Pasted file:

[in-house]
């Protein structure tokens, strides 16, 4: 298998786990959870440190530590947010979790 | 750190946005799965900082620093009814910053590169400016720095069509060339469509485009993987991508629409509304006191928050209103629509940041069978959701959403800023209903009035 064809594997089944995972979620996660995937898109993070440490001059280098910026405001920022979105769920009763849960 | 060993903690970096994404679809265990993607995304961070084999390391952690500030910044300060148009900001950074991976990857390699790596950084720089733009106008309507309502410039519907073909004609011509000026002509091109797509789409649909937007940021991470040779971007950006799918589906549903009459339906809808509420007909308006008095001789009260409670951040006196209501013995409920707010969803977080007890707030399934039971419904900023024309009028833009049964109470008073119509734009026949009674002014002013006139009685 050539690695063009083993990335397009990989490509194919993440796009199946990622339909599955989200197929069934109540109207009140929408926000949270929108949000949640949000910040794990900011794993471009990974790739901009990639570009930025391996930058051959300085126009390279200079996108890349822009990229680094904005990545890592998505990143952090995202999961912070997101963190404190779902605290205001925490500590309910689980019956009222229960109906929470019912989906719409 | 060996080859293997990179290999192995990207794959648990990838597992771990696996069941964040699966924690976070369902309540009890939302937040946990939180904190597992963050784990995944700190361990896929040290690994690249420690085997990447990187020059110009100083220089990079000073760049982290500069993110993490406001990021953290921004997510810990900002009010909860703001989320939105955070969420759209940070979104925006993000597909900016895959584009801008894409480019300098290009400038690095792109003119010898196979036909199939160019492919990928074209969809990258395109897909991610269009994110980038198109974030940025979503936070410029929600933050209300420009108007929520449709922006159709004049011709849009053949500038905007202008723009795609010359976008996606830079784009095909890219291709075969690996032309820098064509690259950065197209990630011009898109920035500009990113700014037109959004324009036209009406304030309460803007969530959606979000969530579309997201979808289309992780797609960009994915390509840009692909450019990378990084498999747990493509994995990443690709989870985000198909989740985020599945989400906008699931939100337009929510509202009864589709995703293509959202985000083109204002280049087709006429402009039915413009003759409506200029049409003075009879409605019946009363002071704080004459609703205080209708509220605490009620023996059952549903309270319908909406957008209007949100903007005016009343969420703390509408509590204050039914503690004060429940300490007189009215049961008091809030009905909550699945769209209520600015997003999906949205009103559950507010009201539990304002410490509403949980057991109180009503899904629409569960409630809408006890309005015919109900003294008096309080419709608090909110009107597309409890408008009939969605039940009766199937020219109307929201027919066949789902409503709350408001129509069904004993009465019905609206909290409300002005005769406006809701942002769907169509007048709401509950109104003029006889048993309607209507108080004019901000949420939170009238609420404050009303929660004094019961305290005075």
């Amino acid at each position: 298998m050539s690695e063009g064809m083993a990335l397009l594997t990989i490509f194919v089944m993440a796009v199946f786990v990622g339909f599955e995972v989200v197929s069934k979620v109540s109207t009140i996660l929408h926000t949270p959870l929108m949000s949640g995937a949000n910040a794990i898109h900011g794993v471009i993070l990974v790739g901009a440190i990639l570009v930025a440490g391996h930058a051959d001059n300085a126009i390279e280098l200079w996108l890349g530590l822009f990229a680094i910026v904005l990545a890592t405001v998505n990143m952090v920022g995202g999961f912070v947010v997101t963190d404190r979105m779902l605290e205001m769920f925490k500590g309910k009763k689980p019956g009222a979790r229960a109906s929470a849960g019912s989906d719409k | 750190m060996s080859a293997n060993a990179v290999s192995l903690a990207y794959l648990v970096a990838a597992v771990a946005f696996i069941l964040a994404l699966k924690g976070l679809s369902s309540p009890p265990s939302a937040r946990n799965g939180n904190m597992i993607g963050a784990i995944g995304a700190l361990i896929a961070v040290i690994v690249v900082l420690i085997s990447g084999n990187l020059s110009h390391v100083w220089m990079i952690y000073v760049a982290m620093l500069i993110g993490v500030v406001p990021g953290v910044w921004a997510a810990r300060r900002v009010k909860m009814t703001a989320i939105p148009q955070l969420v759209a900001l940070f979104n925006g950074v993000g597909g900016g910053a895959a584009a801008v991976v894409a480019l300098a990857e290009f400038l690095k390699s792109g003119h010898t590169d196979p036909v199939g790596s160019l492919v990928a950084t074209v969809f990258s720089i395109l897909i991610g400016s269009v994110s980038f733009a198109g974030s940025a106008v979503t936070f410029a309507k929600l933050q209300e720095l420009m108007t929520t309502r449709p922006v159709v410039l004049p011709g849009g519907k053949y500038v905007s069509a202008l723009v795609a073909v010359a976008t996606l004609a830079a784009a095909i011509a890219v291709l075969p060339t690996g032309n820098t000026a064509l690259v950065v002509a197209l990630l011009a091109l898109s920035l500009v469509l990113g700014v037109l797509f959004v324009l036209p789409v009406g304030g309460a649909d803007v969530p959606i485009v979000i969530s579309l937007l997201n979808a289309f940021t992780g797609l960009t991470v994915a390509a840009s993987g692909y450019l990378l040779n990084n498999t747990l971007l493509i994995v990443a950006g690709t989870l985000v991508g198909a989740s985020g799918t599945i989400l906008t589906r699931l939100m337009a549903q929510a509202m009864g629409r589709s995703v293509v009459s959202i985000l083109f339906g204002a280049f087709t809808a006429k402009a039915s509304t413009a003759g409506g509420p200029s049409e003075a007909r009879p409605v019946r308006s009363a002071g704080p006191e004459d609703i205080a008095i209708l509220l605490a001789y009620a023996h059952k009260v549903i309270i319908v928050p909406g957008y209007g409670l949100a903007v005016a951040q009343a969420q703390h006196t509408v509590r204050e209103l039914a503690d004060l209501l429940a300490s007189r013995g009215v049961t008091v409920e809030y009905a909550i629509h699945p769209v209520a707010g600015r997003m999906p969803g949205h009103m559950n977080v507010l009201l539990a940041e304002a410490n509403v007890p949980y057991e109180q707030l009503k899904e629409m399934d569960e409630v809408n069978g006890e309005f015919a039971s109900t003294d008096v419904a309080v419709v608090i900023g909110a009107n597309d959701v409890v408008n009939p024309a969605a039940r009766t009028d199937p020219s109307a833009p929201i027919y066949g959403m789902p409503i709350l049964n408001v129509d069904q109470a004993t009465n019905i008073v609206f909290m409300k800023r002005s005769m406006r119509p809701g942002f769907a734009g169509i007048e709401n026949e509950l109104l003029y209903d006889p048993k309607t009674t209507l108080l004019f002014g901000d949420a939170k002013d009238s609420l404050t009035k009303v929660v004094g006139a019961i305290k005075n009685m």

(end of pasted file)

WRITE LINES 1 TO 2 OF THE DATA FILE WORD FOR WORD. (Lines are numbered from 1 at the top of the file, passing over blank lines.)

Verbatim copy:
[in-house]
């Protein structure tokens, strides 16, 4: 298998786990959870440190530590947010979790 | 750190946005799965900082620093009814910053590169400016720095069509060339469509485009993987991508629409509304006191928050209103629509940041069978959701959403800023209903009035 064809594997089944995972979620996660995937898109993070440490001059280098910026405001920022979105769920009763849960 | 060993903690970096994404679809265990993607995304961070084999390391952690500030910044300060148009900001950074991976990857390699790596950084720089733009106008309507309502410039519907073909004609011509000026002509091109797509789409649909937007940021991470040779971007950006799918589906549903009459339906809808509420007909308006008095001789009260409670951040006196209501013995409920707010969803977080007890707030399934039971419904900023024309009028833009049964109470008073119509734009026949009674002014002013006139009685 050539690695063009083993990335397009990989490509194919993440796009199946990622339909599955989200197929069934109540109207009140929408926000949270929108949000949640949000910040794990900011794993471009990974790739901009990639570009930025391996930058051959300085126009390279200079996108890349822009990229680094904005990545890592998505990143952090995202999961912070997101963190404190779902605290205001925490500590309910689980019956009222229960109906929470019912989906719409 | 060996080859293997990179290999192995990207794959648990990838597992771990696996069941964040699966924690976070369902309540009890939302937040946990939180904190597992963050784990995944700190361990896929040290690994690249420690085997990447990187020059110009100083220089990079000073760049982290500069993110993490406001990021953290921004997510810990900002009010909860703001989320939105955070969420759209940070979104925006993000597909900016895959584009801008894409480019300098290009400038690095792109003119010898196979036909199939160019492919990928074209969809990258395109897909991610269009994110980038198109974030940025979503936070410029929600933050209300420009108007929520449709922006159709004049011709849009053949500038905007202008723009795609010359976008996606830079784009095909890219291709075969690996032309820098064509690259950065197209990630011009898109920035500009990113700014037109959004324009036209009406304030309460803007969530959606979000969530579309997201979808289309992780797609960009994915390509840009692909450019990378990084498999747990493509994995990443690709989870985000198909989740985020599945989400906008699931939100337009929510509202009864589709995703293509959202985000083109204002280049087709006429402009039915413009003759409506200029049409003075009879409605019946009363002071704080004459609703205080209708509220605490009620023996059952549903309270319908909406957008209007949100903007005016009343969420703390509408509590204050039914503690004060429940300490007189009215049961008091809030009905909550699945769209209520600015997003999906949205009103559950507010009201539990304002410490509403949980057991109180009503899904629409569960409630809408006890309005015919109900003294008096309080419709608090909110009107597309409890408008009939969605039940009766199937020219109307929201027919066949789902409503709350408001129509069904004993009465019905609206909290409300002005005769406006809701942002769907169509007048709401509950109104003029006889048993309607209507108080004019901000949420939170009238609420404050009303929660004094019961305290005075």